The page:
- Associated Press - Wednesday, February 19, 2014

THROOP, Pa. (AP) - The bedroom decorated for Aidan includes flags and other decorations from his native country.

Most days, the door is shut.

A little boy named Aidan should be in that room at the top of the stairs. He should be in school by now, learning how to read. He should be playing with his younger sisters. He should be listening to his parents read him bedtime stories each night.

Instead, he is stuck in an orphanage in Kyrgyzstan, the victim of a more than five-year adoption process filled with anxiety, hopefulness and disappointment.

If he does arrive to his new home in Throop, he will be too big for the crib his parents readied for him five years ago. The baby boy clothes on the hangers in the closet are five years too small.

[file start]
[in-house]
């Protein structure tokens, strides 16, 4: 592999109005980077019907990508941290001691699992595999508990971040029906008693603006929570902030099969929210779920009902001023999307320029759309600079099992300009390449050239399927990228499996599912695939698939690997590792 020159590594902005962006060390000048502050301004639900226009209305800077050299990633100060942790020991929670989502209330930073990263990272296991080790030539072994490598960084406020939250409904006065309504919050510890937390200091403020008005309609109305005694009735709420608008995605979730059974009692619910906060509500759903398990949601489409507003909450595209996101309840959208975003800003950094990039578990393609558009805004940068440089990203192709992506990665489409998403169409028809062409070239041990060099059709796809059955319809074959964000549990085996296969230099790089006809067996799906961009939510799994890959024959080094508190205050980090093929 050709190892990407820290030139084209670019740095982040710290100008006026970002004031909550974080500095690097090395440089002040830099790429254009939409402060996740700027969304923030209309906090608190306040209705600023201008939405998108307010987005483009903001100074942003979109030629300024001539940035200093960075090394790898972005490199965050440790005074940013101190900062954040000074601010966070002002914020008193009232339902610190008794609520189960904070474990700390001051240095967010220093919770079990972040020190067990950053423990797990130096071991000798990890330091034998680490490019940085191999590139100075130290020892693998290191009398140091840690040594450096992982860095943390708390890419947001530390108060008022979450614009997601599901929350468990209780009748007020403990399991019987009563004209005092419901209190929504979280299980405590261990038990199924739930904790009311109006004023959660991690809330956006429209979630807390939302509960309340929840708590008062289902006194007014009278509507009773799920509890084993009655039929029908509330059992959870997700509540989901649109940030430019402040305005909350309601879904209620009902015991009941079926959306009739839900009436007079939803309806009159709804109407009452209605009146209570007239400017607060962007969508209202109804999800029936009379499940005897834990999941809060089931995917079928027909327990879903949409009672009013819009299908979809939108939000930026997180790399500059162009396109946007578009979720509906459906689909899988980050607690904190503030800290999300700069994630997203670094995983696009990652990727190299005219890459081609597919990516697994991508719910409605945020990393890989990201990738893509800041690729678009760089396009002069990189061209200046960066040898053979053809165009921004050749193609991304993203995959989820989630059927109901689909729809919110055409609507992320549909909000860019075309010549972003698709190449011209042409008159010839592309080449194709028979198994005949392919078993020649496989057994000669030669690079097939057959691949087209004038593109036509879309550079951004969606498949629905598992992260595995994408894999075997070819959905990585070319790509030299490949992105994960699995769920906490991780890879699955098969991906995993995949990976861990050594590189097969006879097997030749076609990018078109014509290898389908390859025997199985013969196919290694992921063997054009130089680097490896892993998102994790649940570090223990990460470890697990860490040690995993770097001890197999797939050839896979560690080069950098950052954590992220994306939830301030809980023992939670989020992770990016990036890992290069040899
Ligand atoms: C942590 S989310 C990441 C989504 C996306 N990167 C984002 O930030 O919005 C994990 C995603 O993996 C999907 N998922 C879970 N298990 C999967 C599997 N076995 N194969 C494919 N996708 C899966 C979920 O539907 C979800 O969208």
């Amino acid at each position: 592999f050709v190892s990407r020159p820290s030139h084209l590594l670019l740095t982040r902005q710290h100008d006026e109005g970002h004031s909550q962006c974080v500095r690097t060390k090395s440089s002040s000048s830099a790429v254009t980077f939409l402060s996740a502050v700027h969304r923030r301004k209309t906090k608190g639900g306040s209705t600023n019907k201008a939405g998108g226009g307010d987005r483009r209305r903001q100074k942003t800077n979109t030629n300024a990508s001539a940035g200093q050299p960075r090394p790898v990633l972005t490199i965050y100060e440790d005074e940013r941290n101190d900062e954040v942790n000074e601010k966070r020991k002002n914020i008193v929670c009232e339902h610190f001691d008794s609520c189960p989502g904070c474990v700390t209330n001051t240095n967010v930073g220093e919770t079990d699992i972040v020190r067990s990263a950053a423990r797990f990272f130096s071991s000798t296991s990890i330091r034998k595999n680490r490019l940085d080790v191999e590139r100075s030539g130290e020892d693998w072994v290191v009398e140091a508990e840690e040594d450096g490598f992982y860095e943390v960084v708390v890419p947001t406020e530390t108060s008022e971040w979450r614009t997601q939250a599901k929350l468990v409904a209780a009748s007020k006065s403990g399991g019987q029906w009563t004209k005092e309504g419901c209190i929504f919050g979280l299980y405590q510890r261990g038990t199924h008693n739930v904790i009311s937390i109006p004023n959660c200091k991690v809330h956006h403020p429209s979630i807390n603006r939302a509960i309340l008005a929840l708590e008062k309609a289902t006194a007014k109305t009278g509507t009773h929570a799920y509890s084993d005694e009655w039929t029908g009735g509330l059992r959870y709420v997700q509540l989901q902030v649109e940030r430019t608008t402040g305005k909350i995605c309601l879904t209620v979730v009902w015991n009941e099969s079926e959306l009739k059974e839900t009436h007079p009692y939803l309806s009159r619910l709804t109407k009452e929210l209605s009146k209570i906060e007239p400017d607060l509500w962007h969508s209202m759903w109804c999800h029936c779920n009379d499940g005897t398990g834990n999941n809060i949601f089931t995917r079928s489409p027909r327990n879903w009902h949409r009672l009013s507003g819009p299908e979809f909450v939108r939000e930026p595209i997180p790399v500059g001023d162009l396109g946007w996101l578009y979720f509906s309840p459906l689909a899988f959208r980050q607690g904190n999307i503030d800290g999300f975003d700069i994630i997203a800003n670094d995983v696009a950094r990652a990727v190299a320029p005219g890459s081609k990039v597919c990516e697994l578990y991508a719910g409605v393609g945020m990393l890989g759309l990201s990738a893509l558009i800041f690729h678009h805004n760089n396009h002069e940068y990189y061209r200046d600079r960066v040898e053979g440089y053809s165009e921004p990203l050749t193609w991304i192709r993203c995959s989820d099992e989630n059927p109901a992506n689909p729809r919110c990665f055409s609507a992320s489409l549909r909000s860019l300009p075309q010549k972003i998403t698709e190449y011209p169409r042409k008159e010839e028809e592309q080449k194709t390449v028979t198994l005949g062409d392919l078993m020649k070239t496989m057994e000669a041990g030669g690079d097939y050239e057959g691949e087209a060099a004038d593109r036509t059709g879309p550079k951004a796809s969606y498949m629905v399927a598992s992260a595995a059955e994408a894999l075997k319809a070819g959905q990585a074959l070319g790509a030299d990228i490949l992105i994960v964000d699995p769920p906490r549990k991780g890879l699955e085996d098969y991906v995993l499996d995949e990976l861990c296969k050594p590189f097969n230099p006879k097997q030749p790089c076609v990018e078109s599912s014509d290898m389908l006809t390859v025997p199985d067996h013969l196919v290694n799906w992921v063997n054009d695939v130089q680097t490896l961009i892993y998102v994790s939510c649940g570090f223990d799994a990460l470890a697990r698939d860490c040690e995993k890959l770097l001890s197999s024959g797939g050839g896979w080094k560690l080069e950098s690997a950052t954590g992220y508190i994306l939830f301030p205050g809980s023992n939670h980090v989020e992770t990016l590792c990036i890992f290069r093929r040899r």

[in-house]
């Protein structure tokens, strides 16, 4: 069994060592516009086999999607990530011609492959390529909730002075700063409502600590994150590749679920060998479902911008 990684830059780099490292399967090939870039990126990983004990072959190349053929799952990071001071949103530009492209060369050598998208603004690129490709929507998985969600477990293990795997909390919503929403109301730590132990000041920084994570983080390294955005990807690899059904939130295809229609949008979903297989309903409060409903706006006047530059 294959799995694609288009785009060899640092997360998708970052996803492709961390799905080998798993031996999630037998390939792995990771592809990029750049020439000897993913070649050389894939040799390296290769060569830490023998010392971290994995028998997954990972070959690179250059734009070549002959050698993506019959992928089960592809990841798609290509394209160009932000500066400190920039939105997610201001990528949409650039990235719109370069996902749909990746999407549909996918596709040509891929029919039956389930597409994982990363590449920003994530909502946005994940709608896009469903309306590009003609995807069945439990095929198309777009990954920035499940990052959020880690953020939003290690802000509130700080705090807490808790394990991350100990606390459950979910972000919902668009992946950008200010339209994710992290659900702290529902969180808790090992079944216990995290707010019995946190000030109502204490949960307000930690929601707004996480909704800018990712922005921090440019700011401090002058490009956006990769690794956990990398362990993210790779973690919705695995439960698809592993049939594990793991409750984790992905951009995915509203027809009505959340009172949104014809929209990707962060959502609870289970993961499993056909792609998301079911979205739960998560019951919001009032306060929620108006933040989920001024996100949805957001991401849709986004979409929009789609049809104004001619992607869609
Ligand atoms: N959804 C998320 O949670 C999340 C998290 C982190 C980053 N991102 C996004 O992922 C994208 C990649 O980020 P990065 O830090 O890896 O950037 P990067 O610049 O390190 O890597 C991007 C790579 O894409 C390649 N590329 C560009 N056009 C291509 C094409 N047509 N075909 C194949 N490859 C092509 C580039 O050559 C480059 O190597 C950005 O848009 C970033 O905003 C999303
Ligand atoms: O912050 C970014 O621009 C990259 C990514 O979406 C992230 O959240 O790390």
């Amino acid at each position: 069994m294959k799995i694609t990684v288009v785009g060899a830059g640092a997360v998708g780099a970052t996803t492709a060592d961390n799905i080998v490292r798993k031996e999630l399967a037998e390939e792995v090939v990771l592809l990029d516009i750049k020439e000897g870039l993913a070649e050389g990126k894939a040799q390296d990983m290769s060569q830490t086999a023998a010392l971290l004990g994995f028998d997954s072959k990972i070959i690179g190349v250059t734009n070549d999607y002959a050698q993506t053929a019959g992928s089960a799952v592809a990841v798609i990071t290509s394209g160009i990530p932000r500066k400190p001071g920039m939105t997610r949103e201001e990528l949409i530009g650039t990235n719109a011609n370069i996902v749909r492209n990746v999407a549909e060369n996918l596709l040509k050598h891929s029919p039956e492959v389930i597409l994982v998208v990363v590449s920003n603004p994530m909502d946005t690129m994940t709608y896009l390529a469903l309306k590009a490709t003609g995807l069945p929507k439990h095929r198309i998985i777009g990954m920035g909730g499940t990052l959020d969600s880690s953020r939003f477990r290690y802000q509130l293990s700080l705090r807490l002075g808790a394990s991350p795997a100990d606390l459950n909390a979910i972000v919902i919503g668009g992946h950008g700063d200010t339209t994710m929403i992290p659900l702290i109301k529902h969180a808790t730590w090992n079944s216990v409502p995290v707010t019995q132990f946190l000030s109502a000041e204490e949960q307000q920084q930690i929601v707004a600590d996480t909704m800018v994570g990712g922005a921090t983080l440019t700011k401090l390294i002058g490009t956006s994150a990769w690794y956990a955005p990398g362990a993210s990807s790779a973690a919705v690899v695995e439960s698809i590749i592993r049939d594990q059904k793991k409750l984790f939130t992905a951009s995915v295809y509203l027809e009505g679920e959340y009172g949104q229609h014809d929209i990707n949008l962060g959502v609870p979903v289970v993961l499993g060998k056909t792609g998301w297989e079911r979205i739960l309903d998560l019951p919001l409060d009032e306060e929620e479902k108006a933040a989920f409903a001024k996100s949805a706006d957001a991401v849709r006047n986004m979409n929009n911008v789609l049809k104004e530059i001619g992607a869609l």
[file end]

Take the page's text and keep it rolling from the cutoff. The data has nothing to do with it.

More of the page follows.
The door is shut because what is not inside is too much to take.

“Every time you walk by the room, it’s a reminder what it isn’t, what it could have been and what it will hopefully be,” said his mother, Gabrielle Shimkus. “It’s heartbreaking.”

But there is new hope.

After two suspensions on international adoptions, the country in central Asia is once again in the process of allowing adoptions to resume. Shimukus and her husband, Frank, hope their son will be home to celebrate his sixth birthday in June.

“There’s nothing in this world we wouldn’t do for him,” she said. “We will fight for him as long as it takes.”

A BABY TO LOVE

When the Shimkuses married in 2008, they knew they wanted to have both biological and adopted children. Both had worked as journalists for WYOU-TV and became familiar with adoptions though the stories they reported.

They had only been married for a few months when their adoption agency sent them a photo of a frail, month-and-a-half-old boy with a severe cleft lip and palate.

He was abandoned by his mother in a hospital. His name was Azamat.

The Shimkuses had not thought about adopting a child with special needs, but something in the photo grabbed them. They asked for a medical report and received one handwritten in Russian.

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